This group included 4 patients. The only significant clinical feature was a higher prevalence of myositis compared to ACA patients (25% vs 1%, p = 0.04).


This group included only two patients. The only significant clinical feature was a younger age of disease onset compared to ACA patients (51.50 ± 2.12 vs 68.75 ± 12.61, p = 0.045).

Other combinations

No significant clinical features were associated with the other Ab combinations.

Gain antibody

32 patients out of 2799 (1.14%) were identified as gaining at least 1 autoantibody during the study period. Of these, 15 patients initially had one SSc specific autoantibody, and gained a second SSc specific autoantibody. One patient gained 2 SSc specific autoantibodies, and 1 patient started with 2 SSc specific Abs and gained a third. The rest gained a non-SSc specific autoantibody and were not included in the subsequent analysis (Table 4).

Table 4 Table to show sequential gain in autoantibodies, and those associated with clinical change.

The most common initial autoantibody was ATA (7 patients 38.9%), followed by U1RNP (4 patients 12.5%). The median time interval between first autoantibody identification and second autoantibody identification was 38 months (range 5–183 months). The most common second Abs were ACA and U1RNP (5 respectively, 29.4%).

The gain of a new SSc specific autoantibody was associated with a clinical modification in 7 patients (38.9%) (Table 4). 50% of the patients who started with ATA and gained U1RNP developed ILD (interstitial lung disease). In 2 patients the gain in autoantibody was associated with a switch from lcSSc to dcSSc.

Switch antibody

A total of 4 patients out of 72 double antibody patients (5%) simultaneously gained and lost an antibody. We have called this group of patients “switch autoantibody” (see Table 5).

Table 5 Cohort of patients who initially presented with one autoantibody, and during their condition lost their initial SSc specific Ab, and gained a different one (“switch patients”).

Median time interval was 90.5 (77.25 – 98.5) months between change in autoantibody. In 3 cases (75%) there was a significant clinical modification of disease’ features upon Ab profile modification, in particular one patient developed ILD, one patient had a notable ILD progression, and one patient developed myositis. None of these patients had any medication which could have altered their autoantibody profile.


We present our tertiary centre experience of the clinical phenotype of double SSc specific antibody positivity, either at initial testing, or sequential addition of autoantibodies with subsequent testing. We focused only on SSc specific autoantibodies, as they traditionally have been described as being mutually exclusive. There has been previous literature discussing double autoantibody with anti-Ro, or anti-La, but these can be non-specific findings, and are more frequently found in combination than the SSc-specific or SSc-associated autoantibodies. Indeed, in a previous study it was found that anti-Ro and/or anti-La positivity were only marginally associated with sicca syndrome and that the positivity for anti-Ro60 was found in strong association with pulmonary fibrosis, but this finding was deemed secondary to the high co-occurrence of anti-Ro60 with ATA17.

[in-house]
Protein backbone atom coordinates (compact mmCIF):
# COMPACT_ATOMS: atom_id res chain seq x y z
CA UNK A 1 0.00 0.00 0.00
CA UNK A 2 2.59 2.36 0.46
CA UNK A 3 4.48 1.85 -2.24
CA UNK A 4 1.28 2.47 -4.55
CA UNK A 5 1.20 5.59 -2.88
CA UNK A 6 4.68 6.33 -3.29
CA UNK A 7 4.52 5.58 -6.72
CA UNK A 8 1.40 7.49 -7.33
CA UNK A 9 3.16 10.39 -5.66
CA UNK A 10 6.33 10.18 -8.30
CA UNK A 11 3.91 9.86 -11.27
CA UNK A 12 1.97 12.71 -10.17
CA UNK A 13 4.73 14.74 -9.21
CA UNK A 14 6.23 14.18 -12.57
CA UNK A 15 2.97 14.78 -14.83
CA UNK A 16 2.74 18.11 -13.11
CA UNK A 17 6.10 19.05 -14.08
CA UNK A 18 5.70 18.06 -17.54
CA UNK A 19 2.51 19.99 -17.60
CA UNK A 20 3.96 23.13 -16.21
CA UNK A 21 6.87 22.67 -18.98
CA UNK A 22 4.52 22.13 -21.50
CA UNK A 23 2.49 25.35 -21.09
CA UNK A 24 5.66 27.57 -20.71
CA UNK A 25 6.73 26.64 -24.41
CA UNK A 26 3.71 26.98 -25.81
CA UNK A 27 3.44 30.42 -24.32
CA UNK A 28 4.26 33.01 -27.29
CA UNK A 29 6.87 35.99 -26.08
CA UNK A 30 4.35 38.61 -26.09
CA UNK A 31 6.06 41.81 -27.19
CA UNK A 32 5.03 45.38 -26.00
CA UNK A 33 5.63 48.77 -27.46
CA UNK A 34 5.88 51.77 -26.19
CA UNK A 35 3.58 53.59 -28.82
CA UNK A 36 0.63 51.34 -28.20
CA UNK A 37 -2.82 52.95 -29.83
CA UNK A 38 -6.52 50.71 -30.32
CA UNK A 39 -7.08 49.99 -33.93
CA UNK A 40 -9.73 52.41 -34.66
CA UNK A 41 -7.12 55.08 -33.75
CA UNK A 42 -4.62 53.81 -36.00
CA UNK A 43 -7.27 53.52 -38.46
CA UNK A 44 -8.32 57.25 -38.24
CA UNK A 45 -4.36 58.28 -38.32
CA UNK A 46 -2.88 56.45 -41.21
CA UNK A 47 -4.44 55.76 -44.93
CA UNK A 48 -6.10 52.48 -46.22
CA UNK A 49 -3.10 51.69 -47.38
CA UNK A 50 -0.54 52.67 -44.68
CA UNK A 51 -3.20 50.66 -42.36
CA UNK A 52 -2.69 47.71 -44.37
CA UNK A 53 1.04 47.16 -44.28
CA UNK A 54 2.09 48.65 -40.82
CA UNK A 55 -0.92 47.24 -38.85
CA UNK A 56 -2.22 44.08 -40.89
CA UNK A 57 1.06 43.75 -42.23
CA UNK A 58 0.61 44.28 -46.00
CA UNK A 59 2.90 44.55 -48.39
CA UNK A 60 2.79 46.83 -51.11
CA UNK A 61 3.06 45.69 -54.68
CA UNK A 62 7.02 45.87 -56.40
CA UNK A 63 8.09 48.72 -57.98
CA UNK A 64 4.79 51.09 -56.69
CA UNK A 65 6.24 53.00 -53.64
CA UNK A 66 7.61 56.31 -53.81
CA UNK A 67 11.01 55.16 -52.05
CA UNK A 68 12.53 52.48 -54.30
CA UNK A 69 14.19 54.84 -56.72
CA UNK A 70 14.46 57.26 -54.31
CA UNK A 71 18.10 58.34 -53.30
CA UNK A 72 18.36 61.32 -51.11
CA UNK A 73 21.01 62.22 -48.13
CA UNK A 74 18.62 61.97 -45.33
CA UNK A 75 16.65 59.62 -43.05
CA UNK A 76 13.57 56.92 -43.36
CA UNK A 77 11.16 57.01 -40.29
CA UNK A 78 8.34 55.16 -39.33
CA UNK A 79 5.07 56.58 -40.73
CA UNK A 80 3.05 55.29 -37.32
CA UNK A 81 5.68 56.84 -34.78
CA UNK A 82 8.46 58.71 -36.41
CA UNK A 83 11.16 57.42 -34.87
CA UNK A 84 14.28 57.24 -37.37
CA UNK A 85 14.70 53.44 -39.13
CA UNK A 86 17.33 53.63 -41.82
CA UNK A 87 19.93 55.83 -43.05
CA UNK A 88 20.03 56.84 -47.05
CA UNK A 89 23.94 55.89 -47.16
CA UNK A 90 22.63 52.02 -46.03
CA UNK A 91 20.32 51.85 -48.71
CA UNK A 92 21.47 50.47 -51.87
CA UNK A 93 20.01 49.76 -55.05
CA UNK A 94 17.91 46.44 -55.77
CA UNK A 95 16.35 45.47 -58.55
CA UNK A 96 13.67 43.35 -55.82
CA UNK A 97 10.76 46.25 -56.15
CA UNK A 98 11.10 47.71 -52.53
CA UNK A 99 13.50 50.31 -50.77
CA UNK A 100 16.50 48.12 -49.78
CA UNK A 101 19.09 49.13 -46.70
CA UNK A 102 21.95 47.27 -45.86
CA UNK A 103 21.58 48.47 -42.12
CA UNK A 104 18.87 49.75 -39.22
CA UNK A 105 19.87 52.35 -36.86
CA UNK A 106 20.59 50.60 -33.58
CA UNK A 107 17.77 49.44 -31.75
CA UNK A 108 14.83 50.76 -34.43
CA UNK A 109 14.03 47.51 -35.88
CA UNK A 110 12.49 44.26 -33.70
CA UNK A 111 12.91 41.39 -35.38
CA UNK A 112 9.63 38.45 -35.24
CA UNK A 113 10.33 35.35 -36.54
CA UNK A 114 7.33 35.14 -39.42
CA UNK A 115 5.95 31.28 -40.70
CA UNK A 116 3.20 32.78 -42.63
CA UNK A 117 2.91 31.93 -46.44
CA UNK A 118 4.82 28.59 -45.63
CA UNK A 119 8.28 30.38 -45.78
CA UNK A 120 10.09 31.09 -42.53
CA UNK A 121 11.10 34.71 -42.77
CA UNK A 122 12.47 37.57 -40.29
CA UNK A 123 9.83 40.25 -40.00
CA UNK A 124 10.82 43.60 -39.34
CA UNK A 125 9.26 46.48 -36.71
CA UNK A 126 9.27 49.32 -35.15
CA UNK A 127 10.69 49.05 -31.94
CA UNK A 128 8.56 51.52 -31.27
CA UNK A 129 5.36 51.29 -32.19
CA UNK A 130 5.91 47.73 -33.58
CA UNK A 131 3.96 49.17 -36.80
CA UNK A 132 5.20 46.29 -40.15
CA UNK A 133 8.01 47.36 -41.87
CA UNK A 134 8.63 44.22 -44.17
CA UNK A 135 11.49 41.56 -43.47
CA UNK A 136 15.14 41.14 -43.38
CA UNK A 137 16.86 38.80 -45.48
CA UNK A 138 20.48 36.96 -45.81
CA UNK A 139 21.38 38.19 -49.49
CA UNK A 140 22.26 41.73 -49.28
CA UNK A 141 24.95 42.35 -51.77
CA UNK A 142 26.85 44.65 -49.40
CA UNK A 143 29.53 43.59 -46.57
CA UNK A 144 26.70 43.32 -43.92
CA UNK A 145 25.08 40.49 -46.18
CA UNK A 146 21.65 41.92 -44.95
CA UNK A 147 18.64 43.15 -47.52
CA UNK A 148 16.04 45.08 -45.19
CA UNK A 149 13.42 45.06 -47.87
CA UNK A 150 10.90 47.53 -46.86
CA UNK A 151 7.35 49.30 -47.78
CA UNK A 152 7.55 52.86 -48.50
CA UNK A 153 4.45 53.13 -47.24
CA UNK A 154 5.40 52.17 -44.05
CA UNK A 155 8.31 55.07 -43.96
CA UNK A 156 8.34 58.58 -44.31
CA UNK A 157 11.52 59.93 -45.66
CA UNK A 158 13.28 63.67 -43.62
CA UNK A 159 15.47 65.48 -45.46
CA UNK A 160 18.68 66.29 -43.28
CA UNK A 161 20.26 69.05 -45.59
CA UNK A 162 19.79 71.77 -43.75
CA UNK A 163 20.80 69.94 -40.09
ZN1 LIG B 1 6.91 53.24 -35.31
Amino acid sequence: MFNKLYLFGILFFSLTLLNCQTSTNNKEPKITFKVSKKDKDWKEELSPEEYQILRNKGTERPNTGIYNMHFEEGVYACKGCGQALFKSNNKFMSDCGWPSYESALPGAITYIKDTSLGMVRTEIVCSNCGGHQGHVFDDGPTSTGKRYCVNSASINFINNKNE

The prevalence of double autoantibody in the literature in all SSc patients ranges from 0.6–5%, with one study reporting up to 35%18,19. The larger proportion of SSc double antibody positivity was though not limited to SSc specific autoantibodies, and therefore is likely to account the disproportionate high frequency. Our cohort was comparable with a prevalence of 4.3% having double autoantibody positivity, and 2.3% of our cohort having at least two SSc specific autoantibodies.

Interestingly, we observed not only that the presence of two SSc-specific or SSc-associated autoAbs can influence patients’ clinical phenotype but that each autoAb could have a different clinical expression according to the combination observed.

In terms of predominating autoantibody, we found that in the U1RNP and ATA combination, clinical features were more consistent with U1RNP. This was mirrored in the U1RNP and ACA combination, although they had a higher risk of PAH compared to U1RNP on its own suggesting a synergistic effect on the two Abs on the development of PAH. In the U1RNP and PmScl combination, clinical features consistent with PmScl dominated, as did the clinical features of PmScl in the ACA and PmScl combination. In keeping with previous literature, the clinical features of ATA dominated in the double positivity patients of ATA and ACA14.

The combination of ACA and ATA has been previously described by numerous cohorts, and ranges between 0.5–5%13,14,18,19. Unlike previous studies, the majority of our patients had lcSSc, however they had comparable clinical phenotypes to the single positive ATA patients. Traditionally patients with ATA have a higher frequency of dcSSc. Other studies have reported increased rates of calcinosis and vascular complications compared to ACA or ATA alone20, however our clinical records did not allow for interpretation of this.